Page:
The president repeatedly defended his immigration crackdown, including forcibly separating immigrant children from their parents after they crossed the border, our colleagues John Wagner, Nick Miroff and Mike DeBonis report.

“But images of young children in tears, housed in metal cages, set off an international outcry,” they wrote yesterday. “Trump’s action came shortly after House Republican leaders vowed to bring broader immigration legislation up for votes Thursday to address the crisis, despite widespread skepticism that a bill could pass.”

“So we're going to have strong, very strong borders, but we’re going to keep the families together,” Trump said as he signed the order in the Oval Office yesterday. “I didn't like the sight or the feeling of families being separated.”

It’s unclear whether Azar advised the president on the policy reversal or alerted him to the heavy burden on HHS should the zero-tolerance approach continue. When I pressed Azar on whether he had communicated with the White House, Azar said that his agency plays a role only in caring for detained children — not in prosecuting their parents.

“What we do is if we get kids — the unaccompanied children — we work to take care of them,” Azar said.

There has been lots of speculation over the past few weeks over the care HHS and its contractors running shelters are able to provide to so many children, many of them young. Azar ardently defended the agency and its contractors, saying the children are provided with education, medical attention and psychological care and counseling.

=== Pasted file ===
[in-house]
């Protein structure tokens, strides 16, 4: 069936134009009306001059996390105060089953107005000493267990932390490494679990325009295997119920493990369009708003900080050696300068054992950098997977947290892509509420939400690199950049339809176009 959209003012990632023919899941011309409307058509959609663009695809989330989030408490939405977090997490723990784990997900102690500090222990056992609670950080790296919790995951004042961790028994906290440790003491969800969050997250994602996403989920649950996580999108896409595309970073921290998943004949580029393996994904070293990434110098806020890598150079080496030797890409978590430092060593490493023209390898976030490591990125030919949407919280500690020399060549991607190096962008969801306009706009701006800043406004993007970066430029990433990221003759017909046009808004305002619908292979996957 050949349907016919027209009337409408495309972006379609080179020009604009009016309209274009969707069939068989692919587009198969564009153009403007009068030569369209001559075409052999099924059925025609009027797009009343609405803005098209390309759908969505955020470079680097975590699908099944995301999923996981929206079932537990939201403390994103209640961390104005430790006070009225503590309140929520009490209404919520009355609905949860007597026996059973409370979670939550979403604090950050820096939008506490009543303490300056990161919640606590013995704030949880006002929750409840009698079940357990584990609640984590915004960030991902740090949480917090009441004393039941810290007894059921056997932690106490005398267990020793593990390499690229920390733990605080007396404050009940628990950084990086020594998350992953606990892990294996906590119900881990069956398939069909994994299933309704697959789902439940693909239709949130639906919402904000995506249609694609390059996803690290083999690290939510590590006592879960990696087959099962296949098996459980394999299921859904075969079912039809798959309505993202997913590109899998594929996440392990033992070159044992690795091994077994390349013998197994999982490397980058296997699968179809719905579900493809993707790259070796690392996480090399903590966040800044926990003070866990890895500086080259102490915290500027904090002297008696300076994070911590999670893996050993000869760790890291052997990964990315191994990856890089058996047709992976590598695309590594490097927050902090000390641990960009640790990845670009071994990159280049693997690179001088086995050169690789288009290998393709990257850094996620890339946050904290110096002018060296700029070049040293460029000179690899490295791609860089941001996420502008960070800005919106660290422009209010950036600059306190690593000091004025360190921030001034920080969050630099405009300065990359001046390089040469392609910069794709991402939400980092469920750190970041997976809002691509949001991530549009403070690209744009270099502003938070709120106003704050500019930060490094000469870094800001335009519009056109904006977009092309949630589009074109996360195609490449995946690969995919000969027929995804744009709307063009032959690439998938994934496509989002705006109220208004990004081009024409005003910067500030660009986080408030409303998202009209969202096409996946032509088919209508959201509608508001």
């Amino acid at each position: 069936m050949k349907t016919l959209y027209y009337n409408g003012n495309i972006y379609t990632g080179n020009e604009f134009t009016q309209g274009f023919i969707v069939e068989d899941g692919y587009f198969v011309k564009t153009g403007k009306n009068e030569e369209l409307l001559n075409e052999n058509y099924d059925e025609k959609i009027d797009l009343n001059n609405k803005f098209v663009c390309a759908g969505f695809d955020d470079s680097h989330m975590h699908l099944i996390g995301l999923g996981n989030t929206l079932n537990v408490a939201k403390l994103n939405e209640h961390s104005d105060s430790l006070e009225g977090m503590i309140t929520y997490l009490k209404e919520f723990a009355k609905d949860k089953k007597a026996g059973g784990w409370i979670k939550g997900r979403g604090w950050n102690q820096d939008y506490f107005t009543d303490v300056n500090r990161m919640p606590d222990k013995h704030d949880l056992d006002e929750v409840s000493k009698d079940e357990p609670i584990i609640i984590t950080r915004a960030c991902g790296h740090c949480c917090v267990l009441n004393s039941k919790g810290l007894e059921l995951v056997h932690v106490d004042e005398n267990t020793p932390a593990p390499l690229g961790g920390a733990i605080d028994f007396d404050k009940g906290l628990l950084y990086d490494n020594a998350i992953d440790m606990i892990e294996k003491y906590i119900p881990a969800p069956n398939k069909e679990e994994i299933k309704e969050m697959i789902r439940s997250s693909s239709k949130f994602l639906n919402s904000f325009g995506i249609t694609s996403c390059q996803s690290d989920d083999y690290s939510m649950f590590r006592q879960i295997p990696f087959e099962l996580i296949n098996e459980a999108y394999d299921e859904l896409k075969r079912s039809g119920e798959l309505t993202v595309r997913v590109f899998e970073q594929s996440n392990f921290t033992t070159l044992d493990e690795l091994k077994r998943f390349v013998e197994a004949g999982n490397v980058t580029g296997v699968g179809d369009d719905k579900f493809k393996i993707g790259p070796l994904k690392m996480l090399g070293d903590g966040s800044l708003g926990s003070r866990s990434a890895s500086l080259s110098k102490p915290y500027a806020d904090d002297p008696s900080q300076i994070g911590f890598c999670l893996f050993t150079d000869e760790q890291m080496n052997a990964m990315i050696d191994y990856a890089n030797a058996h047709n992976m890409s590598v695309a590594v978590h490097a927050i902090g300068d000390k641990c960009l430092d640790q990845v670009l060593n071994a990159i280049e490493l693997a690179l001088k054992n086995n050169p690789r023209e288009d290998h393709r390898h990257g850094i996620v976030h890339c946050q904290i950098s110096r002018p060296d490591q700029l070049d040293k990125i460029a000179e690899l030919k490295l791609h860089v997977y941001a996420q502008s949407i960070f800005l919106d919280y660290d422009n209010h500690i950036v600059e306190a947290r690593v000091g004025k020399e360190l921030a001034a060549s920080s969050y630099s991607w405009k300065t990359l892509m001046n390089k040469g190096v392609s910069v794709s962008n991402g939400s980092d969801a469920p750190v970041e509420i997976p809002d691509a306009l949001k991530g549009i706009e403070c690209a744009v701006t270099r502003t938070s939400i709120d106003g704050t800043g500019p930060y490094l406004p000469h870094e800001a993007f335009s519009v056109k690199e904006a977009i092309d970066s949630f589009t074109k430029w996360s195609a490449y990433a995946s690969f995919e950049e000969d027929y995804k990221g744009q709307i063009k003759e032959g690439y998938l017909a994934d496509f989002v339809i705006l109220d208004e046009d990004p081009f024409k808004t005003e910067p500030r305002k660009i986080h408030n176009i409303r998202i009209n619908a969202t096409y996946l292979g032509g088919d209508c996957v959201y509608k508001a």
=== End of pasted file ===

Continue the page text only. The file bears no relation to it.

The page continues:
He also said he has personally visited such a center, although he wouldn’t disclose when or which one. “I have in fact recently been to a facility, and as I said, the children are — these grantees who take care of these children have a deep passion and sense of mission for caring for these kids,” he said.

There’s a concurrent issue to the question of how to house migrant children — that is, what happens to them after they’re released to sponsors. These sponsors are usually parents or family members, but not always (and whether they can be released to parents who are being detained is a real question). McClatchy reported on Tuesday that HHS has lost track of 6,000 unaccompanied children who didn’t keep in touch with federal officials.